There was an important milestone for all word weavers the other day– on October 16, 1758, Noah Webster, the Father of The American Dictionary was born. Noah was a lexicographer, that is, he practiced the art of compiling, writing and editing dictionaries. A man after my own heart!
Born to parents who prized education, young Noah attended Yale at age 15. Apparently he was a restless young man– the proverbial ship without a rudder because it’s said he couldn’t settle on one career path. It took him years of hopping from pillar to post up until the Revolutionary War when he served in the Connecticut Militia. He also became a lawyer during the war. If you can’t imagine how he managed that, remember the battles of war weren’t happening everywhere at once.
There’s no doubt that Noah was a man of seditious opinion. His thoughts were influenced by the French philosopher Jean-Jacques Rousseau whose modern take on political, sociological, and educational thought contributed to the French Revolution. I’ve written about The Enlightenment before. Coming of age with these enlightened principles, Noah wanted that Utopian new world. Here you can see Noah’s words have decidedly Rousseau-esque ring to them:
America sees the absurdities—she sees the kingdoms of Europe, disturbed by wrangling sectaries, or their commerce, population and improvements of every kind cramped and retarded, because the human mind like the body is fettered ‘and bound fast by the chords of policy and superstition’: She laughs at their folly and shuns their errors: She founds her empire upon the idea of universal toleration: She admits all religions into her bosom; She secures the sacred rights of every individual; and (astonishing absurdity to Europeans!) she sees a thousand discordant opinions live in the strictest harmony … it will finally raise her to a pitch of greatness and lustre, before which the glory of ancient Greece and Rome shall dwindle to a point, and the splendor of modern Empires fade into obscurity.
This fellow of strong opinion soon found himself an unemployed lawyer and an unsatisfied schoolteacher. With a desire for a better world playing in his mind, he picked up his pen and began crafting an “an intellectual foundation for American nationalism”. In other words, he believed knowledge was power and gaining one’s knowledge early in life was key. Where better to begin than in the American schools? By 1785, Noah had written both a speller and grammar book for elementary schools. His Blue-backed Spellers were very well received and would go on to teach 5 generations of Americans. That’s an incredible run. Proceeds from his spellers allowed him to work on his more complicated ideas. Those Blue-backed Spellers were only part of a bigger concept.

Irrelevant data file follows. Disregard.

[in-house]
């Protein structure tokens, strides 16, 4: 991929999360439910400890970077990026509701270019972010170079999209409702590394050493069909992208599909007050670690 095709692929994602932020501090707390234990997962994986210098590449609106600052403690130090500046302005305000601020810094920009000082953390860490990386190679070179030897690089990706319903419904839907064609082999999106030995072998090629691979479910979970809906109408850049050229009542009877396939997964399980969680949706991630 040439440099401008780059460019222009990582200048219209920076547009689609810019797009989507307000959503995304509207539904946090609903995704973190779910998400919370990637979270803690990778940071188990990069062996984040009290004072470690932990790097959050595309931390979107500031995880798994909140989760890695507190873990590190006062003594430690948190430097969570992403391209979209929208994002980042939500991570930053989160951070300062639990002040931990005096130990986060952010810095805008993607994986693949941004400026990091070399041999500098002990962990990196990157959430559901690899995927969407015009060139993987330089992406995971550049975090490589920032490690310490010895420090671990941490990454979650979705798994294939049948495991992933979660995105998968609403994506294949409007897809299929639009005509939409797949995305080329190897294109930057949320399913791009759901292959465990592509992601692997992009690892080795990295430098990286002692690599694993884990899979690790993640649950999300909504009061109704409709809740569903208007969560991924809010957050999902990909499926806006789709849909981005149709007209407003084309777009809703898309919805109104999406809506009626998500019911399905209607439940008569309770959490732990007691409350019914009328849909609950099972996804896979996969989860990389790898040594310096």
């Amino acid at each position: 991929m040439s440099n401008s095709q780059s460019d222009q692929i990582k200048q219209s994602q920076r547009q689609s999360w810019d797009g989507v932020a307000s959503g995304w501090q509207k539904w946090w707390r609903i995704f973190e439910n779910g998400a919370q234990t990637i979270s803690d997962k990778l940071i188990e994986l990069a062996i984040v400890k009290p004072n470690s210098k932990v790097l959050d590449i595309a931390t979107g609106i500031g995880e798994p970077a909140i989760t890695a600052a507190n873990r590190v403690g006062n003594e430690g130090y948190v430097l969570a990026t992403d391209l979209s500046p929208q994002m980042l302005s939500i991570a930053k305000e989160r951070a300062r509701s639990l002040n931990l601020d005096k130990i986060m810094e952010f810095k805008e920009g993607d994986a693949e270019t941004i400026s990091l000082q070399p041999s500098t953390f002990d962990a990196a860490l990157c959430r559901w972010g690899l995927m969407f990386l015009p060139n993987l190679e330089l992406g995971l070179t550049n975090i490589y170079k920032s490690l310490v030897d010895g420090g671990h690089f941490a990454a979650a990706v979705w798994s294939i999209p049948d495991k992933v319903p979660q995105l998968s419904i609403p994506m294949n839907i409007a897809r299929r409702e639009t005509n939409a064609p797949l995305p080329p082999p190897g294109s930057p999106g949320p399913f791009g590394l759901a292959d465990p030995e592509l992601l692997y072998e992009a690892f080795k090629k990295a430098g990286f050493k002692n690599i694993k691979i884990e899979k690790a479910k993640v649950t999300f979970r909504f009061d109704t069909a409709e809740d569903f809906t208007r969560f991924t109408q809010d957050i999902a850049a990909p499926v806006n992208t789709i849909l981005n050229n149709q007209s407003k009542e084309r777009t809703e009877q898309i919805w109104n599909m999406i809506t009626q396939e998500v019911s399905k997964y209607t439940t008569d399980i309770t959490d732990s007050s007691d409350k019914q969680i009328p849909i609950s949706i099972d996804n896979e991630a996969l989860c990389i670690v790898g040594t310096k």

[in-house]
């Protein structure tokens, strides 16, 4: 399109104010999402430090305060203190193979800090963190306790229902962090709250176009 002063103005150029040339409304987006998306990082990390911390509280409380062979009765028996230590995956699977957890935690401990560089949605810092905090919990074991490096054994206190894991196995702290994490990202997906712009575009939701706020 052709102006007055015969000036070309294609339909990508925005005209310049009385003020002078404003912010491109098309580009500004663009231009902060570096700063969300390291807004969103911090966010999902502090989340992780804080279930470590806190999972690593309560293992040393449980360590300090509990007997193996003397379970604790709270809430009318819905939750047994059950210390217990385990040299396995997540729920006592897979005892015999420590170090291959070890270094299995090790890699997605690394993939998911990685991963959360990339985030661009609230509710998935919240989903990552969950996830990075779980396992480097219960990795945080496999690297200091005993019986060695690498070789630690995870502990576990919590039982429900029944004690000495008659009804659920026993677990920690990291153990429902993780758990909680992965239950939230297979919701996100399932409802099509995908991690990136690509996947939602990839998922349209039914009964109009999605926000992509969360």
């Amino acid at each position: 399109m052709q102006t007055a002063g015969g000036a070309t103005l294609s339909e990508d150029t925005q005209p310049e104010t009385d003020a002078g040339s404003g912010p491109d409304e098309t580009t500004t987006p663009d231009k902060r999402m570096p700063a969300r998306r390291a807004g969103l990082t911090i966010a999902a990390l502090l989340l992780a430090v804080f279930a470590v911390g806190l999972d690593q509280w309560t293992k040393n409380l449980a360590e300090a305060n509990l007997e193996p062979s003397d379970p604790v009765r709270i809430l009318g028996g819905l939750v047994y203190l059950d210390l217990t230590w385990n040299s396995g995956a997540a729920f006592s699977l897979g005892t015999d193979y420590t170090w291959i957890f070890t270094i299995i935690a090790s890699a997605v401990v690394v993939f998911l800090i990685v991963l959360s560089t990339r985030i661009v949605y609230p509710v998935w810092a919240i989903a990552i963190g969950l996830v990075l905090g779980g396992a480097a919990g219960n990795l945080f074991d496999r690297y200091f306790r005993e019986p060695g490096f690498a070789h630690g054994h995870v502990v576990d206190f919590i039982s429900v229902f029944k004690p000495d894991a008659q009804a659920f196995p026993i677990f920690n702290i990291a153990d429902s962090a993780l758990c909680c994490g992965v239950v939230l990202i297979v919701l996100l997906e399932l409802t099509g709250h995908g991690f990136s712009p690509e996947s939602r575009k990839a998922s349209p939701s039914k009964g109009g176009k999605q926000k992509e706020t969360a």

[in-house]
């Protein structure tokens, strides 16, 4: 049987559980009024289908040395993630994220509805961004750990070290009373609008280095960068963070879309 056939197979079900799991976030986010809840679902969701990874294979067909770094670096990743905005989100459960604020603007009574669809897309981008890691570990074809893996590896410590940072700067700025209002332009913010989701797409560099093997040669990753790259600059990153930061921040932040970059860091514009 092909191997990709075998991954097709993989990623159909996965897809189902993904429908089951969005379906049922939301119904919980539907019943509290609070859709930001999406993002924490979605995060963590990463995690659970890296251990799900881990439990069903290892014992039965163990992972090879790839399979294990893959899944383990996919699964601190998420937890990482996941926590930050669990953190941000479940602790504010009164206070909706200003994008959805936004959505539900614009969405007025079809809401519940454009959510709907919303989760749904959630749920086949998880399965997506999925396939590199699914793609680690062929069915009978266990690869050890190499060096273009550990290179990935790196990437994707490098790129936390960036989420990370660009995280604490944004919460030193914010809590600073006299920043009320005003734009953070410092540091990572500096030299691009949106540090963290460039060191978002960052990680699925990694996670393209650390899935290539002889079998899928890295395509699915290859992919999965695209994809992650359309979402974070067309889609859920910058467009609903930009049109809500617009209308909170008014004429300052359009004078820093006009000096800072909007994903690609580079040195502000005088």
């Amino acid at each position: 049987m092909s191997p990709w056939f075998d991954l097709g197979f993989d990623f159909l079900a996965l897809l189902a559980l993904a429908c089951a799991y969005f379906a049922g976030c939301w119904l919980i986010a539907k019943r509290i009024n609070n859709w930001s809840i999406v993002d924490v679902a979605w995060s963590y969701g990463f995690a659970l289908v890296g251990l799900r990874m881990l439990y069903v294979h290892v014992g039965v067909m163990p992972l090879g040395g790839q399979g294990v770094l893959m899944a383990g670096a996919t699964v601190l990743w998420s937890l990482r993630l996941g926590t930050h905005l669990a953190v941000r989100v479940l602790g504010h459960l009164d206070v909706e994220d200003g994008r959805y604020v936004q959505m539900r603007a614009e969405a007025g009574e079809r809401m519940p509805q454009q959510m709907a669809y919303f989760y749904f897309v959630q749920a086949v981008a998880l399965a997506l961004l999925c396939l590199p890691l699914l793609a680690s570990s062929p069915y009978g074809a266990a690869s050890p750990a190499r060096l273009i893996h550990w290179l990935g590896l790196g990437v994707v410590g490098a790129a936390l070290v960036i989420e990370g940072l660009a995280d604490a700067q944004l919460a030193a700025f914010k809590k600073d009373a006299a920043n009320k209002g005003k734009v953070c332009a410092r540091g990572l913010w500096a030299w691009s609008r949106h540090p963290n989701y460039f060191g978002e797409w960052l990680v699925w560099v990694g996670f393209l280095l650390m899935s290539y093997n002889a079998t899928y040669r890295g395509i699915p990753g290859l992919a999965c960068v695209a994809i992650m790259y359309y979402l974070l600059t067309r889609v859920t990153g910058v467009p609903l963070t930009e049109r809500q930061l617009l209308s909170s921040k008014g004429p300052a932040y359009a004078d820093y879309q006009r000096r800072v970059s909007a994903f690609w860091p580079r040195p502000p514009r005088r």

America was multicultural from the start and by nature was comprised of people speaking different languages. In Noah’s time the King’s English was predominant but this was spelled, pronounced, and used differently everywhere you went. Noah hoped to standardize the hodgepodge into American English. he realized to do this mega undertaking, he’d need to study historical linguistic changes of words. And to do that, he learned twenty-six languages, including several dead and obsolete. And so A Compendious Dictionary of the English Language was written, followed by The American Dictionary of the English Language. Because of him, we have our uniquely American words in the dictionary today — words like skunk and opossum, toboggan and canoe.
After Noah Webster’s death in 1843, George and Charles Merriam obtained publishing and revision rights to his work. When they published their first revision to the dictionary, they added new sections and illustrations but didn’t change any of the main text. A complete overhaul was done in 1864 and again the work retained many of Noah’s definitions as well as his original title. As language evolves more words are added and the dictionary undergoes revisions– with words such as texting, lifehack, and gender-fluid added to the rest.
From Noah Webster’s 70,000 words to today’s Merriam-Webster with more than 470,000, all I can say is these lexicographer word-nerds have given me years of wordie joy. Did I mention I collect words? I do I have dozens of word origin books, dictionaries, and thesauri. What can I say? I’m a word-nerd too.
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Today is Author Sharon Hamilton’s blog day
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